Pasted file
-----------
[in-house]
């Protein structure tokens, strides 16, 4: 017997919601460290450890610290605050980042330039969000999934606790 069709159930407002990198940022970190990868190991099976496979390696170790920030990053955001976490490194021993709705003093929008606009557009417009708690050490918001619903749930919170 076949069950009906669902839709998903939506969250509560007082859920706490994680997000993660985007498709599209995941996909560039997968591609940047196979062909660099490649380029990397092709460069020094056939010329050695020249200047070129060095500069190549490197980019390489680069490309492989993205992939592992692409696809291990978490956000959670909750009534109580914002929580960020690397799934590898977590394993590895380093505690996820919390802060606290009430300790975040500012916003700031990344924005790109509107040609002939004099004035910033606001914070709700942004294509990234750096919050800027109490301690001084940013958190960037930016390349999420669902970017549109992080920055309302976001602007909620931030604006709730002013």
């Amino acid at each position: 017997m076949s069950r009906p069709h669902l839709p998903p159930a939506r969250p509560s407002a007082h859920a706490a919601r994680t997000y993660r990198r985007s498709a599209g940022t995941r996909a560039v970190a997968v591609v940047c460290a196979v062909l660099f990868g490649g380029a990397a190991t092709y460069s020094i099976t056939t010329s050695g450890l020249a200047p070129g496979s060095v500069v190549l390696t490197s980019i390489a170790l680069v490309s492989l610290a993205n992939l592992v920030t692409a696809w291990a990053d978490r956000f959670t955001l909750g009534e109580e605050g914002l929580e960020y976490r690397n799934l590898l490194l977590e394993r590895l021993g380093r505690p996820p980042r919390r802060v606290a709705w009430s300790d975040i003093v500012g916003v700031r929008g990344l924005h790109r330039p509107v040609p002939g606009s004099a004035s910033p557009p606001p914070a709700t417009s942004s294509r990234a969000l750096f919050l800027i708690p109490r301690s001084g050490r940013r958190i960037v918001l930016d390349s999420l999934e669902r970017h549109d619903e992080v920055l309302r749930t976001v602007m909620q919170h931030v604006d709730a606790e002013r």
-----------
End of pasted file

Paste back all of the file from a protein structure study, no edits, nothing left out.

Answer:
[in-house]
């Protein structure tokens, strides 16, 4: 017997919601460290450890610290605050980042330039969000999934606790 069709159930407002990198940022970190990868190991099976496979390696170790920030990053955001976490490194021993709705003093929008606009557009417009708690050490918001619903749930919170 076949069950009906669902839709998903939506969250509560007082859920706490994680997000993660985007498709599209995941996909560039997968591609940047196979062909660099490649380029990397092709460069020094056939010329050695020249200047070129060095500069190549490197980019390489680069490309492989993205992939592992692409696809291990978490956000959670909750009534109580914002929580960020690397799934590898977590394993590895380093505690996820919390802060606290009430300790975040500012916003700031990344924005790109509107040609002939004099004035910033606001914070709700942004294509990234750096919050800027109490301690001084940013958190960037930016390349999420669902970017549109992080920055309302976001602007909620931030604006709730002013």
């Amino acid at each position: 017997m076949s069950r009906p069709h669902l839709p998903p159930a939506r969250p509560s407002a007082h859920a706490a919601r994680t997000y993660r990198r985007s498709a599209g940022t995941r996909a560039v970190a997968v591609v940047c460290a196979v062909l660099f990868g490649g380029a990397a190991t092709y460069s020094i099976t056939t010329s050695g450890l020249a200047p070129g496979s060095v500069v190549l390696t490197s980019i390489a170790l680069v490309s492989l610290a993205n992939l592992v920030t692409a696809w291990a990053d978490r956000f959670t955001l909750g009534e109580e605050g914002l929580e960020y976490r690397n799934l590898l490194l977590e394993r590895l021993g380093r505690p996820p980042r919390r802060v606290a709705w009430s300790d975040i003093v500012g916003v700031r929008g990344l924005h790109r330039p509107v040609p002939g606009s004099a004035s910033p557009p606001p914070a709700t417009s942004s294509r990234a969000l750096f919050l800027i708690p109490r301690s001084g050490r940013r958190i960037v918001l930016d390349s999420l999934e669902r970017h549109d619903e992080v920055l309302r749930t976001v602007m909620q919170h931030v604006d709730a606790e002013r």